MIC degradation is the result of microbiological growth in the hydraulic system. This growth lives at the water-hydraulic fluid interface and exudes a by-product that is highly corrosive to the base material of the manifold.
To eliminate MIC, the microbiological growth must be eliminated. To eliminate the growth, one must either eliminate the water-hydraulic fluid interface by preventing water from entering the system, or use a biocide in the hydraulic fluid to prohibit biological growth when the water-hydraulic fluid interface is present. In order to eliminate the seawater pitting of the aluminum, seawater must be removed from the system.
While it is encouraged that water be eliminated from the hydraulic system, practical execution of this recommendation is almost impossible. NSWCCD recommends that SEAWOLF class maintenance requirements cards (MRC) be modified to require semiannual hydraulic samples to be taken from ships service and external hydraulic systems for additive testing and water monitoring. This is similar to current OHIO class and LOS ANGELES class requirements.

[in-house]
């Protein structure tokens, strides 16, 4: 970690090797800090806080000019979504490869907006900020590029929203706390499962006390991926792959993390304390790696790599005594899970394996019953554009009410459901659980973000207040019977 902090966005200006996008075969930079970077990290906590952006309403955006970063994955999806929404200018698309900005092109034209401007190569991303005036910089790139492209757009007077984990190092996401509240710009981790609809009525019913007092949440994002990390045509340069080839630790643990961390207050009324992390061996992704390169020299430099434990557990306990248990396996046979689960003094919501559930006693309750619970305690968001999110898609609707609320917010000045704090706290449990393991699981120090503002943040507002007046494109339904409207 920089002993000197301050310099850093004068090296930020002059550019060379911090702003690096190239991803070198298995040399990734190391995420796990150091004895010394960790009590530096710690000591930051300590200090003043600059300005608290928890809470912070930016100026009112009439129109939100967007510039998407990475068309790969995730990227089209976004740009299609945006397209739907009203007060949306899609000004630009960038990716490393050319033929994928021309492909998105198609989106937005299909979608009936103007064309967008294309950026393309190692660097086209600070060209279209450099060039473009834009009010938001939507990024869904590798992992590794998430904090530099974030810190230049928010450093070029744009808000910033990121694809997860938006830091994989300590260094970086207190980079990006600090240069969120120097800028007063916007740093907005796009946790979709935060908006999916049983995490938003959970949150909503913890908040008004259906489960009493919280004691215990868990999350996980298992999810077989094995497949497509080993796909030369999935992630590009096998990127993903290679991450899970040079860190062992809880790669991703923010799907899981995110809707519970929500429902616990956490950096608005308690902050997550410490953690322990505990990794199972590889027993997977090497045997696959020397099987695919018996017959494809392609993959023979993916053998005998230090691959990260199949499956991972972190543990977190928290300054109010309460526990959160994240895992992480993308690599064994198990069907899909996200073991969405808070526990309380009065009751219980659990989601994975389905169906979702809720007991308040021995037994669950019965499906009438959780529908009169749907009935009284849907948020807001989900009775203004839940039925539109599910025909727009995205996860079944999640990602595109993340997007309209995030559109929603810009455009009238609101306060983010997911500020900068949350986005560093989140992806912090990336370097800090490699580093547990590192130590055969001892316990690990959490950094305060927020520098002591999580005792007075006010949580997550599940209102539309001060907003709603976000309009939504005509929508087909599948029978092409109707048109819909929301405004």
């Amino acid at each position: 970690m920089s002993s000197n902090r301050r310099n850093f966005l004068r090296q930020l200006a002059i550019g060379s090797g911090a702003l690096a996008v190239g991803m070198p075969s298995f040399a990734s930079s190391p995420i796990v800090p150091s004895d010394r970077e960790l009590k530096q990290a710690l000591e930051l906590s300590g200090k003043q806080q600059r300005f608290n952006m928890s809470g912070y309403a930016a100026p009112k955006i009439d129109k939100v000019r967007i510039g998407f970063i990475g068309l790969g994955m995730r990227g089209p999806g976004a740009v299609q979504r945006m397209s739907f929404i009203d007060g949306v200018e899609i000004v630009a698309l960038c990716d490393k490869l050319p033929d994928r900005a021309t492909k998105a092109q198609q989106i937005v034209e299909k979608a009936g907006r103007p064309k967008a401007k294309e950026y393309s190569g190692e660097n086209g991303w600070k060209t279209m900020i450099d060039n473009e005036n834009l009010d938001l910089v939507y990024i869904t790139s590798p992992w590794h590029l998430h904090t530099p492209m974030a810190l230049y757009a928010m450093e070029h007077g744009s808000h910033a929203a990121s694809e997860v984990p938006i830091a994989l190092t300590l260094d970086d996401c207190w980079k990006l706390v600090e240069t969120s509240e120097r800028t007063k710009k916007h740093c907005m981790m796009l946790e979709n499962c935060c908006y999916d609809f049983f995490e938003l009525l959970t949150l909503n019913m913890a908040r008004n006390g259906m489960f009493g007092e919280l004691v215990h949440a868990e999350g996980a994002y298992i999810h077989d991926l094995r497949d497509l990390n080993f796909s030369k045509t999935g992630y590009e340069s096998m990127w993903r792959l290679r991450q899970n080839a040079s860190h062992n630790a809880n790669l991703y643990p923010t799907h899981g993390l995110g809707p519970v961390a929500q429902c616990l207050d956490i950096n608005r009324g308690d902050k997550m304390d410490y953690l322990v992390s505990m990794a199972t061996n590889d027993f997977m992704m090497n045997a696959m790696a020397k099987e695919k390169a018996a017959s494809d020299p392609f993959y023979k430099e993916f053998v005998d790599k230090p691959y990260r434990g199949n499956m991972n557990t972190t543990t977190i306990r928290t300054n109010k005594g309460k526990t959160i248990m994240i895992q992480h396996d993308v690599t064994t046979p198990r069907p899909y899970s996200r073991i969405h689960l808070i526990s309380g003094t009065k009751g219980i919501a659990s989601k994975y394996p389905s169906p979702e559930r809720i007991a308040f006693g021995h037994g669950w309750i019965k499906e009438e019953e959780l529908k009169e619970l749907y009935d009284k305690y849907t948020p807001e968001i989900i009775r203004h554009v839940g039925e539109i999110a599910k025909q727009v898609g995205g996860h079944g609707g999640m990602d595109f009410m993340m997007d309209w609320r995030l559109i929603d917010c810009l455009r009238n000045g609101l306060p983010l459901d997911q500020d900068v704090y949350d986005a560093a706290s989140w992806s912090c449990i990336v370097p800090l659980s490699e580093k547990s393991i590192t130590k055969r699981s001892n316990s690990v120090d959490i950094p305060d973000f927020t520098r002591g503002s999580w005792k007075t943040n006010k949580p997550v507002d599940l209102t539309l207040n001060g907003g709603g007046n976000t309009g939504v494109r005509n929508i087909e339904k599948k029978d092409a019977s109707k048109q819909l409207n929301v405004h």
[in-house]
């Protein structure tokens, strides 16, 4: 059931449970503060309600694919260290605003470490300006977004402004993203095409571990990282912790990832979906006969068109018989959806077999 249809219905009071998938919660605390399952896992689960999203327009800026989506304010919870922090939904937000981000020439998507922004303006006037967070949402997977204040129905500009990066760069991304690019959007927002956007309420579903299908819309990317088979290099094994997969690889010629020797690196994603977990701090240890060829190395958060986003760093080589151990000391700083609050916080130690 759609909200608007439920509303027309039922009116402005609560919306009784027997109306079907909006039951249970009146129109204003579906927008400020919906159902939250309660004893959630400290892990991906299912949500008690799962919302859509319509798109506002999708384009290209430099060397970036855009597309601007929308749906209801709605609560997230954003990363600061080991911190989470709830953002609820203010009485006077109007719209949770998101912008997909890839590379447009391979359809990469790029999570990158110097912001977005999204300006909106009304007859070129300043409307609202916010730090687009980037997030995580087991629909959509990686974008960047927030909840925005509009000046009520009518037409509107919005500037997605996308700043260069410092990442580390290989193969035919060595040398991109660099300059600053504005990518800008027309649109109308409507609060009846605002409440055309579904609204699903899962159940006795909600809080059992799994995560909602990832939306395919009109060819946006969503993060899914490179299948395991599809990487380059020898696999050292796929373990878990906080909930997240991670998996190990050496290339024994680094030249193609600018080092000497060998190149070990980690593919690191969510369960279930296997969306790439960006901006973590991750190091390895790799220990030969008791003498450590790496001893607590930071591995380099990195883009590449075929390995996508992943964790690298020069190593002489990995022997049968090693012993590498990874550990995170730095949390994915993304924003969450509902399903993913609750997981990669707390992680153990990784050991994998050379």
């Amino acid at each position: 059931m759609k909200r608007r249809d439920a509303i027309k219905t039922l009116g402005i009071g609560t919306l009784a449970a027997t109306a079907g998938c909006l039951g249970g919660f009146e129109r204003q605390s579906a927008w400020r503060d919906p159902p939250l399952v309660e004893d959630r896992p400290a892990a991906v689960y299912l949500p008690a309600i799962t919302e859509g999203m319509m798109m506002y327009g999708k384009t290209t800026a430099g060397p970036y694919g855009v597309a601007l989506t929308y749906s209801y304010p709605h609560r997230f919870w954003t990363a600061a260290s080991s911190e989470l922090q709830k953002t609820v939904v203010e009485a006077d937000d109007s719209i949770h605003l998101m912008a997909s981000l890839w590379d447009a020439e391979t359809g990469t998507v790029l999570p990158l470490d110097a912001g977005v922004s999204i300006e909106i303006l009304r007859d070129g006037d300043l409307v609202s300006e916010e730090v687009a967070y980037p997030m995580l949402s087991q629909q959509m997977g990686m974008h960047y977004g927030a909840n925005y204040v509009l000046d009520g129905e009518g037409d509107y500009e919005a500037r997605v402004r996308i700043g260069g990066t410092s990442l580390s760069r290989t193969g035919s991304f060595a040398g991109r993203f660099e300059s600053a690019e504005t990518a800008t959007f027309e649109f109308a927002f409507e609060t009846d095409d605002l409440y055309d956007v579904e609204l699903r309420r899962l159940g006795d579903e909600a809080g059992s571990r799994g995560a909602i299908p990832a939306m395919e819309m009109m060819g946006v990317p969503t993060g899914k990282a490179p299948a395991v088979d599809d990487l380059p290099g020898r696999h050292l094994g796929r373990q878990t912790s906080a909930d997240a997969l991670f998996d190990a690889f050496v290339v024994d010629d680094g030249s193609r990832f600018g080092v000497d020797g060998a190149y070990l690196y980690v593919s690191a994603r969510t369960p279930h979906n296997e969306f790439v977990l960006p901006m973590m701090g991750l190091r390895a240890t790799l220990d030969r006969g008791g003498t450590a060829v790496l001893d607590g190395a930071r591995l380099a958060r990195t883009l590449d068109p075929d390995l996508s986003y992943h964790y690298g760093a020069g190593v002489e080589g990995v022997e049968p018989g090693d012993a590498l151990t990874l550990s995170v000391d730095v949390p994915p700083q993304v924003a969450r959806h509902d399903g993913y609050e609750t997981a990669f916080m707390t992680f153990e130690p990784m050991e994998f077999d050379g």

NSWCCD recommends that the in-service fleet support office develop a hydraulic fluid-friendly biocide to eliminate MIC degradation of hydraulic system components. Reference No. 1 discusses the merits of biocide use in hydraulic fluids.
The biocide could be an additive to the hydraulic fluid or flushed through the system during availabilities. Either solution would need to assure the biocide is compatible with the materials in the hydraulics system. By utilizing a biocide in the hydraulic system, future cases of MIC can be minimized.
NSWCCD has determined the hydraulic manifold has most likely degraded from microbiologically influenced corrosion. Seawater pitting of the aluminum may also contribute to the failure.
The degradation on the manifold is the result of seawater penetration into the hydraulic fluid. The microbiological growth resided at the seawater-hydraulic fluid interface. NSWCCD recommends that the in-service fleet support office develop a hydraulic fluid biocide additive or implement biocide flush treatments to known contaminated systems to prevent future occurrences of this degradation.
NAVSEA Headquarters (author Charles Boyle) recognizes the invaluable assistance and noteworthy technical expertise of the engineering staff of NSWC-CD Philadelphia in the preparation of this article on the effects of microbiologically influenced corrosion in hydraulic components.